Tuesday, July 28, 2015
Cartel Land 
ChicagoTribune (M. Phillips) review
RogerEbert.com (G. Cheshire) review
AVClub (M. D'Angelo) review
LatinPost.com (D. Salazar) review
Cine3.com (H. Garza) review*
CinemaMovil.mx (G. Lira) review*
EFE (F. Mexia) review*
Horizontal.mx [M.A. Guevara] review*
Cartel Land  (directed by Matthew Heineman) is an award-winning documentary that captures, though perhaps not always intentionally, some of the obvious ambiguities present when (some) ordinary citizens decide to organize themselves into armed vigilante groups to try to do what government is, in part, established to do: to establish (or re-establish) good order for the sake of the common good.
Two such vigilante groups, one on each side of the U.S.-Mexican border, are featured: On the U.S. side of the border there is Tim “Nailer” Foley's quite small ad hoc Arizona Border Recon group that has set-up camp and is (with its own resources) patrolling a particularly desolate section of the frontier between the U.S. (Arizona) and Mexico. On the Mexican side, the documentary focuses on a larger and probably to most viewers far more compelling (if also more problematic) "Autodefensa" movement, led by a small town doctor "El Doctor" Jose Mireles, that rose up in 2013 in the Mexican state of Michoacán and largely took-down the "Knights Templar" drug cartel that had been terrorizing the citizenry of the state for years.
In both cases, _the motives_ for the groups' creation were portrayed quite sympathetically:
Most American viewers would probably be shocked at the _emptiness_ of the border section that Foley's group set itself up to patrol. The only people that seemed to out there on the various desert bluffs were Foley's (few, heavily armed) men and then Mexican coyotes (and their scouts) smuggling people over the border. In the entire documentary, there wasn't a single American government border patrol or otherwise law enforcement official shown to be anywhere near this seemingly vast section of frontier (tens of miles of open desert land in every direction) even as Foley's men were shown coming upon and arresting (at gun point...) several groups of presumably Latin American men trying to make their way into the country through this section of empty otherwise undefended / largely unpatrolled country.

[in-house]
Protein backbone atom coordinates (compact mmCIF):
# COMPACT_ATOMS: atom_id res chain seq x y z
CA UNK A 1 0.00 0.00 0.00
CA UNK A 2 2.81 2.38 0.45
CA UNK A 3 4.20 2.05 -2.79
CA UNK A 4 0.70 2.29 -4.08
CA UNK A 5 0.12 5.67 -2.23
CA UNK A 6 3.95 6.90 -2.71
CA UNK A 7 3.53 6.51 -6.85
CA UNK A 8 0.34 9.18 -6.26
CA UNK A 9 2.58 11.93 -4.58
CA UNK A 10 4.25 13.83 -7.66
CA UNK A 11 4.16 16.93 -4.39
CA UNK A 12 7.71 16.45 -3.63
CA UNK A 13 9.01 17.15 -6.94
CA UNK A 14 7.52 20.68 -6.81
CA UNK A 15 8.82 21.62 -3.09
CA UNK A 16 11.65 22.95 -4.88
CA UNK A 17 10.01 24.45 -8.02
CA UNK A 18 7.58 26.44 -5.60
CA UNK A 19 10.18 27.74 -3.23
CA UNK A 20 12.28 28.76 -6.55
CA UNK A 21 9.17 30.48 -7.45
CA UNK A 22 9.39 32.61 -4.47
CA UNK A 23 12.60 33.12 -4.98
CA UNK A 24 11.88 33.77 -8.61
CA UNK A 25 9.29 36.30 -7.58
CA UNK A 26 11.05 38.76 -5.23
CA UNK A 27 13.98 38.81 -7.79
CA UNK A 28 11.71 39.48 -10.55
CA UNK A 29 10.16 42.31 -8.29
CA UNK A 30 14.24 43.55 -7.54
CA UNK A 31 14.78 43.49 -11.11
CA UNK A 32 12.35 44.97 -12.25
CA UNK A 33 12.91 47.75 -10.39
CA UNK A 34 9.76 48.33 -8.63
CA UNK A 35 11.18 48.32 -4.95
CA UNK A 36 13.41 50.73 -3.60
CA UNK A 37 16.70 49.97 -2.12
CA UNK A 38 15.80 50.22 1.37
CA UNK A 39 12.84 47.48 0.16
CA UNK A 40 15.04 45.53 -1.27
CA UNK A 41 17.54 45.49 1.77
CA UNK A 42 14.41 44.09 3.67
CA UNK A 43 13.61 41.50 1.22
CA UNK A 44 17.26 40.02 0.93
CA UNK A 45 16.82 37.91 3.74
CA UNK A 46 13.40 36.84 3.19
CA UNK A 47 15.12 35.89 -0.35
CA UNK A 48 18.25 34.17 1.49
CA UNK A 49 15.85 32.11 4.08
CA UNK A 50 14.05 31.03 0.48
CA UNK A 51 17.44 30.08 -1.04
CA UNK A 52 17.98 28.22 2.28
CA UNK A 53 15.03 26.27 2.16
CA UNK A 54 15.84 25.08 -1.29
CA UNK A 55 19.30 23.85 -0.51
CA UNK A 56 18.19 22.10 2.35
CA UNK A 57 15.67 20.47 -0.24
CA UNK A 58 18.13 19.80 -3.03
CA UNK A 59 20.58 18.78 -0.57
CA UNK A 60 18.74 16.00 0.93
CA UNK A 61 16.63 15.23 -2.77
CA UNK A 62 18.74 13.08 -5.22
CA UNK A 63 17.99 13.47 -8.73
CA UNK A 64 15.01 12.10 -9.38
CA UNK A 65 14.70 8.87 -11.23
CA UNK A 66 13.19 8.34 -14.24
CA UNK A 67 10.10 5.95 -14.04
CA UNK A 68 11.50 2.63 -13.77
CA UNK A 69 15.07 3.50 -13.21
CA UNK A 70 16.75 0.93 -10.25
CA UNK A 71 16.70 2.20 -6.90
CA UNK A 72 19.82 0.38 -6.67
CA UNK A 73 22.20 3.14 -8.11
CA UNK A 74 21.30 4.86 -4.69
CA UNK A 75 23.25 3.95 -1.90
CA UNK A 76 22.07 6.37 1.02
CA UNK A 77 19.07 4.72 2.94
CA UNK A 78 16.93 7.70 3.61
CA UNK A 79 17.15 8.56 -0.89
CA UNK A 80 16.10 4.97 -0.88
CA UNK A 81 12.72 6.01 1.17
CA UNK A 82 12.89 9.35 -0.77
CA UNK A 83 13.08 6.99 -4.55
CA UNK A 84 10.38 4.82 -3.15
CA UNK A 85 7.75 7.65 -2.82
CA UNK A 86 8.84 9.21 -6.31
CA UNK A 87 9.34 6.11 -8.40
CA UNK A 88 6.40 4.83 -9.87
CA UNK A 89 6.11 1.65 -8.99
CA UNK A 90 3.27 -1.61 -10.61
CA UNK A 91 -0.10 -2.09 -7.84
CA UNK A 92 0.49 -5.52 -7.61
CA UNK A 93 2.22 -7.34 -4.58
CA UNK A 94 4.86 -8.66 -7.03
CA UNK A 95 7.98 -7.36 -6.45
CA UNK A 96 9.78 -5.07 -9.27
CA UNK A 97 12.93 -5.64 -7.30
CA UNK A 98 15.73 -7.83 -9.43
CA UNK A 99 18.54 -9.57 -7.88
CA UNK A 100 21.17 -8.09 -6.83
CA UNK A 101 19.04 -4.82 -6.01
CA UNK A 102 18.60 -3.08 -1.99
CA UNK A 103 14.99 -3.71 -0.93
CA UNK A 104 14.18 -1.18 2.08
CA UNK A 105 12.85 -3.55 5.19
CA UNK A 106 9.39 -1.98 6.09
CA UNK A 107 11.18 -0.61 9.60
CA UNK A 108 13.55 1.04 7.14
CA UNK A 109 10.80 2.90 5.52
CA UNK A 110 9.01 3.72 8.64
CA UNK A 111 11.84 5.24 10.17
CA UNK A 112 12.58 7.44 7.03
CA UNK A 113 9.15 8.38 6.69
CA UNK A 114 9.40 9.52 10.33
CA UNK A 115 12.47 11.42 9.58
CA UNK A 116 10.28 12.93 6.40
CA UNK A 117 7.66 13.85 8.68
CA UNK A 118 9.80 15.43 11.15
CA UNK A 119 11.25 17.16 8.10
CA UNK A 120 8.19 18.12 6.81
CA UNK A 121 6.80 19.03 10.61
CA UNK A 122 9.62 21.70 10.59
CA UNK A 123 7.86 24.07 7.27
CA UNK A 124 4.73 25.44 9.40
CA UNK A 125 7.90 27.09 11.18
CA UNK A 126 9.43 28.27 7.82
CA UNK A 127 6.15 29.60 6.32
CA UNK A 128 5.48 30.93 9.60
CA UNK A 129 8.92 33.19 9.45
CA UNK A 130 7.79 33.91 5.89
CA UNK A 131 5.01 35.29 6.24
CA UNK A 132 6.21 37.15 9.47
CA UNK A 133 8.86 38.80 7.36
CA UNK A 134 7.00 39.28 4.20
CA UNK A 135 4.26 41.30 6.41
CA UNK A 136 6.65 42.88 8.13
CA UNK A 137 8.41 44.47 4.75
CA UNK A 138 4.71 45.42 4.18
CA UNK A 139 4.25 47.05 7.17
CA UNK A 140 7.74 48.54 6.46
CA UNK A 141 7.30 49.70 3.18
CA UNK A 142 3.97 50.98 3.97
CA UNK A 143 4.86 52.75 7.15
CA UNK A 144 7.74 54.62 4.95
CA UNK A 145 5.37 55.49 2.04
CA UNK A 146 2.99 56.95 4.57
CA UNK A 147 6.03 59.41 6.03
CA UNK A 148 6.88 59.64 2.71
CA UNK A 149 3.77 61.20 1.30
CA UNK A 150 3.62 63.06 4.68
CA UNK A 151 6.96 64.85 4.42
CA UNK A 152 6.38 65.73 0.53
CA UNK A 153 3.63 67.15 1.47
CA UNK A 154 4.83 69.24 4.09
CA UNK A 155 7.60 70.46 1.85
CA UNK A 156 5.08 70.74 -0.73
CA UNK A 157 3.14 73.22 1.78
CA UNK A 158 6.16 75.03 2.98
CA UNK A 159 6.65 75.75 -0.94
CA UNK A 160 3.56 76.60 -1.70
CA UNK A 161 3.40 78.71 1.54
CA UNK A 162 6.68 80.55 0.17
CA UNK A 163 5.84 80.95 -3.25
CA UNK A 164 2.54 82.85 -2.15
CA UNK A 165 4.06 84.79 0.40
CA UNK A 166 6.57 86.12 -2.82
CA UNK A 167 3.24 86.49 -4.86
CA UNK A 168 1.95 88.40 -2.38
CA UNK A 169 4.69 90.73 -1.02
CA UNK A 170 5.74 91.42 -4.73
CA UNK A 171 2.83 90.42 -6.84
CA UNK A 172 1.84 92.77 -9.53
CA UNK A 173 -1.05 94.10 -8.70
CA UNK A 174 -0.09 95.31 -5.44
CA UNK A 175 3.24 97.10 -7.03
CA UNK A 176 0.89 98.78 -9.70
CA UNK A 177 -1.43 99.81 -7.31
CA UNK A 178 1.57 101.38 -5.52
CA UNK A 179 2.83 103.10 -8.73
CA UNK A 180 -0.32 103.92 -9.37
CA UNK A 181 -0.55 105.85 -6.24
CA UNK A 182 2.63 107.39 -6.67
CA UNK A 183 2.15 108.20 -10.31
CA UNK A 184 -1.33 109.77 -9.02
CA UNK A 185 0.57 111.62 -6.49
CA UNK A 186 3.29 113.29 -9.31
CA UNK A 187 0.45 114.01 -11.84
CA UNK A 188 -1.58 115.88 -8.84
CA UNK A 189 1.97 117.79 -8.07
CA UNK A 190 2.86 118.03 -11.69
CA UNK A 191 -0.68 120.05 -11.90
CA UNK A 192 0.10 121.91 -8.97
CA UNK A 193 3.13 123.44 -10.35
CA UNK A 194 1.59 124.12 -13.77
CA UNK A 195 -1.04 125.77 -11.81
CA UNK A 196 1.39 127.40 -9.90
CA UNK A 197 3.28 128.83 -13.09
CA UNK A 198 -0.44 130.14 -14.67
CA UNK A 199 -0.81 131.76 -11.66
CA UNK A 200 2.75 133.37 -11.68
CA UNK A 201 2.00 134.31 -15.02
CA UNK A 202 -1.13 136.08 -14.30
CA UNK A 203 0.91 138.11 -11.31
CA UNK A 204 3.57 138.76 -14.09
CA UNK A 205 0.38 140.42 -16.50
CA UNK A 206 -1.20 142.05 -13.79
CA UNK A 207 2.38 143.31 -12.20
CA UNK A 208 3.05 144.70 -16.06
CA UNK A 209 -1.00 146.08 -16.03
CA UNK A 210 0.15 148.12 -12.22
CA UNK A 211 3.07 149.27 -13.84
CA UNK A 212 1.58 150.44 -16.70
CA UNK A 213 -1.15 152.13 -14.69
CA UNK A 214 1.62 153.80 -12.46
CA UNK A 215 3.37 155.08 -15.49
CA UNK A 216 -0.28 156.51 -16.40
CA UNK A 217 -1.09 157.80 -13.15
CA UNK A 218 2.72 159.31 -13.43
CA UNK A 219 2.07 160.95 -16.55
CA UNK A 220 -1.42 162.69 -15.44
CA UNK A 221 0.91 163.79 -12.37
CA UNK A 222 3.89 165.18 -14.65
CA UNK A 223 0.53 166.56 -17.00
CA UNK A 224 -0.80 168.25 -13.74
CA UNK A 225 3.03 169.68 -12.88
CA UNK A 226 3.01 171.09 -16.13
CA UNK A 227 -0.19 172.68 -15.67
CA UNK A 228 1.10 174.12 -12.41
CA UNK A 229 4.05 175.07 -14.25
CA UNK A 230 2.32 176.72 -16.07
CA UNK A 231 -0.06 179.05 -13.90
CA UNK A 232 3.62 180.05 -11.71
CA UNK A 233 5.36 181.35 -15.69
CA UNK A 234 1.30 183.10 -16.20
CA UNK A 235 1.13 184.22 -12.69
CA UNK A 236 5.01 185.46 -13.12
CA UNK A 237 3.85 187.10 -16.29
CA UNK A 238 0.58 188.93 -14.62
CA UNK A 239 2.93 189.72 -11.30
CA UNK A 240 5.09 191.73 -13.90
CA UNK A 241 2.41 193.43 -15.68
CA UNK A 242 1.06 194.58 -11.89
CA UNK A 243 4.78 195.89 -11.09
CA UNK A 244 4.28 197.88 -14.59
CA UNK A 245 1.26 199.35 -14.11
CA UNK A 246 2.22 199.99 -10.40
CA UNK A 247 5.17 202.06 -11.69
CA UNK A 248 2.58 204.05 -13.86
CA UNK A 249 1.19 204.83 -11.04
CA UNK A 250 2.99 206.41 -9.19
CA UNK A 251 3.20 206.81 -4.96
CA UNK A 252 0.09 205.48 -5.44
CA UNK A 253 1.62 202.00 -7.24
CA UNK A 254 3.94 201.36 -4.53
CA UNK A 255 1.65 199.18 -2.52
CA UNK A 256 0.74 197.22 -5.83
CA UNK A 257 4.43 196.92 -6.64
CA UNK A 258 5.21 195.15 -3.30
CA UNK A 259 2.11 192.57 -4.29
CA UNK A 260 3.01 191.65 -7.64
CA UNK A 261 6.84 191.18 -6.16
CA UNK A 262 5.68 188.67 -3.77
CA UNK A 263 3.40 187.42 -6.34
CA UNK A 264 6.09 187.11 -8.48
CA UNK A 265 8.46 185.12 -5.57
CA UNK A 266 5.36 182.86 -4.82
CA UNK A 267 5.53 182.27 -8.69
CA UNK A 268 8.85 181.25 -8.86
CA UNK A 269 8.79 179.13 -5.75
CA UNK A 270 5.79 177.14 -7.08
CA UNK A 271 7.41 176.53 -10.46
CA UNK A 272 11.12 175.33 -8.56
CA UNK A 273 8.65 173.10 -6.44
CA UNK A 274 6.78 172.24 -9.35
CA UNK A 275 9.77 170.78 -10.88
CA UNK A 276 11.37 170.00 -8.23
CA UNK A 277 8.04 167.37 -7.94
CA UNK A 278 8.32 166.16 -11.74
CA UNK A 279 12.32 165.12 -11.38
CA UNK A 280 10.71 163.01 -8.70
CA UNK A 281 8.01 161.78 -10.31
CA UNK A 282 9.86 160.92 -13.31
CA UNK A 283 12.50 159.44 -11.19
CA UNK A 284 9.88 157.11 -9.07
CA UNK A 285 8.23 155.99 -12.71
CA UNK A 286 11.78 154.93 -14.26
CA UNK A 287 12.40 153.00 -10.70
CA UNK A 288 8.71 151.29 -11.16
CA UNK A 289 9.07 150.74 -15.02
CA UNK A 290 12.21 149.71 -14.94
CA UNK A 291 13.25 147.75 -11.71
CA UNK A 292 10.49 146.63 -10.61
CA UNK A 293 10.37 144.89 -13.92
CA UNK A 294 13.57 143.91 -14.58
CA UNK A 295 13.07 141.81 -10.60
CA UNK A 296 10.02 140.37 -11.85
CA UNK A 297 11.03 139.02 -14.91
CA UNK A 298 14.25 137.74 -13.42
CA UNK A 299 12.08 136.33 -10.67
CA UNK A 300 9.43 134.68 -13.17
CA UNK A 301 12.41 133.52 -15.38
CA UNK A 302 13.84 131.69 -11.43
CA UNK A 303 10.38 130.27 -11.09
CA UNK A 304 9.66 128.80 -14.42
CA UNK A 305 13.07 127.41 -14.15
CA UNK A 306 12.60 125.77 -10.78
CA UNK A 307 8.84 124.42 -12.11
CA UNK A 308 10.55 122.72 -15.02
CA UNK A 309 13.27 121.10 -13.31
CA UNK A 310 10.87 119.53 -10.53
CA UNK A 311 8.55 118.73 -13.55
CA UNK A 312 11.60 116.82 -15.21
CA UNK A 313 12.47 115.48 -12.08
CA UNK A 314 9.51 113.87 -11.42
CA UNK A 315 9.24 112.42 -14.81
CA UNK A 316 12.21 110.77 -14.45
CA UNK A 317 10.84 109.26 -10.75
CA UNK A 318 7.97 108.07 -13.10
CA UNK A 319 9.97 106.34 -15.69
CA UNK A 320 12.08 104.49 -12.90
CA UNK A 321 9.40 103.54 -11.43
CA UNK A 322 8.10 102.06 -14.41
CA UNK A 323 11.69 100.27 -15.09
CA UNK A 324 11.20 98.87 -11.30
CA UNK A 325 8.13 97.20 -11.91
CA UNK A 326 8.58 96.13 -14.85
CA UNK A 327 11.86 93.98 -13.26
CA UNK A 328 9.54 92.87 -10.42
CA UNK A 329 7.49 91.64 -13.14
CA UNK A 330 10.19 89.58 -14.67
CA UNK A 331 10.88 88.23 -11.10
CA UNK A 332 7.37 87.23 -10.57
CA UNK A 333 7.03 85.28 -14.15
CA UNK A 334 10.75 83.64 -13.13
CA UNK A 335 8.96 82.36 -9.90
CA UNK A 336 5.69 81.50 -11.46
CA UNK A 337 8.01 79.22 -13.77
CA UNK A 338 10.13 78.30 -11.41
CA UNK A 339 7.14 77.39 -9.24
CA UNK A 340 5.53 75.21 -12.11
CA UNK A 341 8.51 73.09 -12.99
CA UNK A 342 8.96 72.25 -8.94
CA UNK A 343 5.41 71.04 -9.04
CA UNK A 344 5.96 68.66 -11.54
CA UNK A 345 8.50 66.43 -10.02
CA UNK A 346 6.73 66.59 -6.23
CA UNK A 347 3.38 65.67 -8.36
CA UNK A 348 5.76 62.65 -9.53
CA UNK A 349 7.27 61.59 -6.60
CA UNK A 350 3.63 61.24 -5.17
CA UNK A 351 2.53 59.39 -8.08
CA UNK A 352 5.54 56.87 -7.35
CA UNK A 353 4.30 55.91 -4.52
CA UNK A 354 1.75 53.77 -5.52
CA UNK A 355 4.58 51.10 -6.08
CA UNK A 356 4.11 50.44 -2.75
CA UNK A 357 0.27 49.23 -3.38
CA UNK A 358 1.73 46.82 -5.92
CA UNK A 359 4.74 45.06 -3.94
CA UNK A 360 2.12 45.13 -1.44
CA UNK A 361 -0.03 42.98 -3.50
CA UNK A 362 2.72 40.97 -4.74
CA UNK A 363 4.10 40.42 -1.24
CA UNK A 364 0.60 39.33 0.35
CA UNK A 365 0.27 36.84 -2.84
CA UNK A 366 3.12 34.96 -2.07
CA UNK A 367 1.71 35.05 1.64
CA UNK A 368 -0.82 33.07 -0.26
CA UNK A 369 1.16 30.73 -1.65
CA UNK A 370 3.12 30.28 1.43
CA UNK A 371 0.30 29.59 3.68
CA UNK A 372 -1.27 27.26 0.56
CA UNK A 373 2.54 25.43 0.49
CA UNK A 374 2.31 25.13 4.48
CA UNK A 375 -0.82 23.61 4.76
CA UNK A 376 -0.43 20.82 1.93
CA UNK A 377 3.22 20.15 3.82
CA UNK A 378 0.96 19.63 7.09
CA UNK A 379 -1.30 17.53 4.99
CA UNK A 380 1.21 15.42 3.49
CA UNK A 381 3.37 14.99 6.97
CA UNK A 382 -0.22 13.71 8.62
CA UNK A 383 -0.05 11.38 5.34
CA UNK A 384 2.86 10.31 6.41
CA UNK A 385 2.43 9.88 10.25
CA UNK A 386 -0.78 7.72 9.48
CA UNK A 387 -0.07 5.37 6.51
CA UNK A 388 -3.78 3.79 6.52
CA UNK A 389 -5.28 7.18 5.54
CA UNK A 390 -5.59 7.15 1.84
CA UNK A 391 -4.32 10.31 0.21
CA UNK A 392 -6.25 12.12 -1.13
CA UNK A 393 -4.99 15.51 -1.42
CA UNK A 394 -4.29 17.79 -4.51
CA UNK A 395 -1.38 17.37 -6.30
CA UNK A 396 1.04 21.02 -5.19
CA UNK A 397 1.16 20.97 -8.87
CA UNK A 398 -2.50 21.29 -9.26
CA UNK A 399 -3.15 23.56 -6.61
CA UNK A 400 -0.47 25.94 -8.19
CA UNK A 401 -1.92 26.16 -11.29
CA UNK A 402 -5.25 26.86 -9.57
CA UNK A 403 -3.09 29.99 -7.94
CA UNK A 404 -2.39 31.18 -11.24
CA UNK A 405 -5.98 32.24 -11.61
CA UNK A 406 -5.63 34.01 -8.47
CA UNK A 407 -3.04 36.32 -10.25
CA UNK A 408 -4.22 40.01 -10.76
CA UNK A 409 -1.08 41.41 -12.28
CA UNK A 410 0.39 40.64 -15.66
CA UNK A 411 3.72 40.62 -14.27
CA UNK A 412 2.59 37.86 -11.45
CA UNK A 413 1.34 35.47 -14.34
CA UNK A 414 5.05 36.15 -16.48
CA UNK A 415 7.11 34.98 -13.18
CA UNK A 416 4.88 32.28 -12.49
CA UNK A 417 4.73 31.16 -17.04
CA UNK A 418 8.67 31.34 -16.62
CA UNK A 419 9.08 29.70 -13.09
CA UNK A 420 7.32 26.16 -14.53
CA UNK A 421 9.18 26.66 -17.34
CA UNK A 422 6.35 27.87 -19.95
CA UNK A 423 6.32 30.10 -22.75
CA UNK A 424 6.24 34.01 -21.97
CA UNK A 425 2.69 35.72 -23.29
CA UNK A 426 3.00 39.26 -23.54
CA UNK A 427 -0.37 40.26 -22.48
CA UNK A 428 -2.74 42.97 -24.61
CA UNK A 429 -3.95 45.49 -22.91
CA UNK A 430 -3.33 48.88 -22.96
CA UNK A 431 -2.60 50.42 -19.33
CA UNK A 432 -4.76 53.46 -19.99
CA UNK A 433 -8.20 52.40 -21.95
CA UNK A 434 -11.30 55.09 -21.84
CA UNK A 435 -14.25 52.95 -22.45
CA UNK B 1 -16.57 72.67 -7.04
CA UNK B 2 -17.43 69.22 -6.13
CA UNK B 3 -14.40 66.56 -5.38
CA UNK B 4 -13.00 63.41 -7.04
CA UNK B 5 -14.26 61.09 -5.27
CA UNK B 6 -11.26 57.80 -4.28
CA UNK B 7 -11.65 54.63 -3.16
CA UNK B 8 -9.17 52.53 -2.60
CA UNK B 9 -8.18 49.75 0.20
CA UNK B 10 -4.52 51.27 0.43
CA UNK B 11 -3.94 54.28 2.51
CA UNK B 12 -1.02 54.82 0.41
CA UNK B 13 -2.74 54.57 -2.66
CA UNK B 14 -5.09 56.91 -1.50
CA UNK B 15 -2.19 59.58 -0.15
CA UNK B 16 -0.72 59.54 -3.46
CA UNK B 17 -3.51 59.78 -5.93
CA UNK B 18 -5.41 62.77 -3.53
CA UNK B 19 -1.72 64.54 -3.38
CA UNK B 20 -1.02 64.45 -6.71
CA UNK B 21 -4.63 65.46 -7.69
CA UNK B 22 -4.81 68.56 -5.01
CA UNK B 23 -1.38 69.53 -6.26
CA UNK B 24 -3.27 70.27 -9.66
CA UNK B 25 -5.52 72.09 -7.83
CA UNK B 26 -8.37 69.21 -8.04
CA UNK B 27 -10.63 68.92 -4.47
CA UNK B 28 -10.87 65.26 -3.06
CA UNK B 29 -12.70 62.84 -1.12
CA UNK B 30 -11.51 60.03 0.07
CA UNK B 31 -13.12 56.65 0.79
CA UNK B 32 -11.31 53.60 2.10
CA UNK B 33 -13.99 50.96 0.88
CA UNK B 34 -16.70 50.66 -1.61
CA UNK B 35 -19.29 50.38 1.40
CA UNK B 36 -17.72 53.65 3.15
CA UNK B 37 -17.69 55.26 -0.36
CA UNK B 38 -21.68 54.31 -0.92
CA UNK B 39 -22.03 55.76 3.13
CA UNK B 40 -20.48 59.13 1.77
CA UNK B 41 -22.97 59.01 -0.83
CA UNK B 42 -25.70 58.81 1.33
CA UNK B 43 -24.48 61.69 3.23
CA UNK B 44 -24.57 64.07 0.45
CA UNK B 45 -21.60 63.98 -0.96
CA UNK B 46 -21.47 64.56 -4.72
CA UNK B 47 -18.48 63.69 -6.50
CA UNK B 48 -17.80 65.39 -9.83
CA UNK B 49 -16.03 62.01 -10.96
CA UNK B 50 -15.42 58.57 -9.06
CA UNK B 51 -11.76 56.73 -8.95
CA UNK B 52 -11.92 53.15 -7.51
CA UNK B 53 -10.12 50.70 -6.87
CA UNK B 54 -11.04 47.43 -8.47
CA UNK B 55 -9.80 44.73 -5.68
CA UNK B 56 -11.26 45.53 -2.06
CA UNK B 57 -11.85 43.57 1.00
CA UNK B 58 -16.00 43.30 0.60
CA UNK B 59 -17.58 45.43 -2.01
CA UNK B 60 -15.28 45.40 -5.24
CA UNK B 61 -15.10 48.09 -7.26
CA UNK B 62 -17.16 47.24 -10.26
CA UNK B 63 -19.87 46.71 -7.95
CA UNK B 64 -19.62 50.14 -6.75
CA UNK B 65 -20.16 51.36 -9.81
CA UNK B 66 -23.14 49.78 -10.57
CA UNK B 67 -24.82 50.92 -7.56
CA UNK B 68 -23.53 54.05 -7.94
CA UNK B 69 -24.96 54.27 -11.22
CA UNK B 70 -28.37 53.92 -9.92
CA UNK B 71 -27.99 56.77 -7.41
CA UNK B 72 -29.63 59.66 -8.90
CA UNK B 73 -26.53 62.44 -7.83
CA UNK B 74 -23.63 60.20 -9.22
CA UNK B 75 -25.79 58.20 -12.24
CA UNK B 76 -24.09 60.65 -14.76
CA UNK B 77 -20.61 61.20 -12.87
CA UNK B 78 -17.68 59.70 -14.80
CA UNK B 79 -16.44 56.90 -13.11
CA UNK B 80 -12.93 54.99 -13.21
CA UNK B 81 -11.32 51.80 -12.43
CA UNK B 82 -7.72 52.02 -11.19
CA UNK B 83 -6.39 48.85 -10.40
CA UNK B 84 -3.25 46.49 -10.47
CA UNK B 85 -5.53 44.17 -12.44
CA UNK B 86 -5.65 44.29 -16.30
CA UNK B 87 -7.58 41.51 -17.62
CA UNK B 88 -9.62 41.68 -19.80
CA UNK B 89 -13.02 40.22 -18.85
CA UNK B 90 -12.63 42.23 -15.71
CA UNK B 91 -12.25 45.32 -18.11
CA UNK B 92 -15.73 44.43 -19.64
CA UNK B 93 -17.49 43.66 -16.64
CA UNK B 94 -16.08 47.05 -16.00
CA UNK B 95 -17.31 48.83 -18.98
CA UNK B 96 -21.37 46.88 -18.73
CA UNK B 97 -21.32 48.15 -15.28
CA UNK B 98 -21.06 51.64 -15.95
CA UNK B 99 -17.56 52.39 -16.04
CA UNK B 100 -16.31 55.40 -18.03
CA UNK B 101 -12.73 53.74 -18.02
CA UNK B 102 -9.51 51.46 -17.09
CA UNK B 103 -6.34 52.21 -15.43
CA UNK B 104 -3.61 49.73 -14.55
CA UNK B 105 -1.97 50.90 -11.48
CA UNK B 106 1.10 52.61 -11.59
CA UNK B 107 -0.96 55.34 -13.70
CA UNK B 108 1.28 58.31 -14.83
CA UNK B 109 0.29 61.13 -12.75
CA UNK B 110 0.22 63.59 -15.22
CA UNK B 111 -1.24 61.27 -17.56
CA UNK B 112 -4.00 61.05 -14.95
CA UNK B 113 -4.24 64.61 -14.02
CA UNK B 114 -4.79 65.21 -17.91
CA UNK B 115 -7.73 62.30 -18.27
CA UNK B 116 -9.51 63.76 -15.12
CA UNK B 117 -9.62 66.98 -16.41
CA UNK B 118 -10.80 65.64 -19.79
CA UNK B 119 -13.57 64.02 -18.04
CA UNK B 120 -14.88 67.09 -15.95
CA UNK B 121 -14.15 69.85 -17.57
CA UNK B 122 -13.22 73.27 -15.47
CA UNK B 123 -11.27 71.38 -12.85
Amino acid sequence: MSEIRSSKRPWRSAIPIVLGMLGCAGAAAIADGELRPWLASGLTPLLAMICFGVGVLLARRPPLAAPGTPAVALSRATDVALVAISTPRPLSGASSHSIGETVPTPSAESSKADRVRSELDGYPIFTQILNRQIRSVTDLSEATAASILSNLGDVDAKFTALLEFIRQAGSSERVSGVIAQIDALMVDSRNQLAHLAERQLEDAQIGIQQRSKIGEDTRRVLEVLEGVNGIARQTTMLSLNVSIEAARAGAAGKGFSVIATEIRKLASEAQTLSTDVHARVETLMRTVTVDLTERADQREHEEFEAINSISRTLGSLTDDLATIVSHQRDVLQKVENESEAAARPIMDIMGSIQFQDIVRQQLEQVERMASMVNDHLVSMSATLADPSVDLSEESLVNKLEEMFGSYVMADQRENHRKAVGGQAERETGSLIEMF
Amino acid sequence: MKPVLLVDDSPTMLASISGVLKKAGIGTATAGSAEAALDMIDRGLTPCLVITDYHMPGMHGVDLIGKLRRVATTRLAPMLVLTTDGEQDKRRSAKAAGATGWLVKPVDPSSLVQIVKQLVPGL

In the case of the Autodefensa movement in Michoacán, the film gave one example after another of common Michoacanos having been terrorized by the Knights Templar drug gang -- people beheaded, set on fire, buried alive amidst the corpses of those already murdered / decapitated in those ways. So Dr. Mireles really didn't have much of a difficulty gathering, rather quickly, a fairly large group of people to join him to take-on these thugs, especially after he reminded them at their initial meeting that the only real choice that they had before them was how they were going to die: On their knees or at least fighting. And once they rose up, it proved not particularly hard to both get arms and then sweep the Knight Templars away.
So ... what would be the problem(s)?
Well ... I do think, also, that _a lot_ of American viewers would find it unsettling to see a bunch of heavily armed vigilantes _routinely_ "arresting" (at gun point ...) significant numbers of people, no matter what the reason. About to lead a group of about 6-8 Latin American "illegals" arrested in this manner out in the desert mountains on the Arizona border, Foley himself tells one of his men, "And if any of them tries to do anything, put him down." I think that just about everyone watching the film would find that kind of an instruction, no matter how "practical" it may be (Foley's back would be to the back of these "arrested" men), WILDLY DISCONCERNING to be given by a civilian, NON-LAW ENFORCEMENT OFFICIAL ... (And yet, where were the law enforcement officials...?)
Similarly, it's pretty clear that the Autodefensas were not exactly treating the captured Knights Templar members (or even suspects) with kid-gloves either. There's a scene in the film in which the Autodefensas were interrogating one or another captured suspect in some warehouse somewhere, while behind the wall, in the next room, another captured suspect WAS HEARD SCREAMING (more or less certainly being _tortured_).
Further, while the documentary film-maker portrays Foley as a more-or-less honest Patriot, a fair number of the comments made by his men were _self-evidently_ white supremacist / racist ...
And it becomes also increasingly clear that El Doctor's Autodefensas didn't all have his high minded motives either. Let's put it this way: Near the beginning of the documentary, the film-maker or even El Doctor himself explains that there were TWO drug gangs that were terrorizing Michoacán -- the Knights Templars and another one called the Viagras -- the Autodefensas seemed to go after ONLY the Knights Templars. Hmm... Then the previously paid-off / corrupt and certainly ineffectual government tries to "regularize" (bring into the government) these gun-toting Autodefensas ... leaving the final status of things murky and arguably worse than before (Were the Viagras now basically "in the government ...?")
So I do believe that the film portrays BOTH the motives (at least in part "good" / "honest") as well as the more or less obvious _pitfalls_ of having armed vigilante groups stepping-in where government has proven unable to.
Indeed, the situation in both cases, comes to be as titled ... a kind of circus ... "Cartel Land." So this proves to be one unsettling, if thought provoking film ...
* Reasonably good (sense) translations of non-English webpages can be found by viewing them through Google's Chrome browser.
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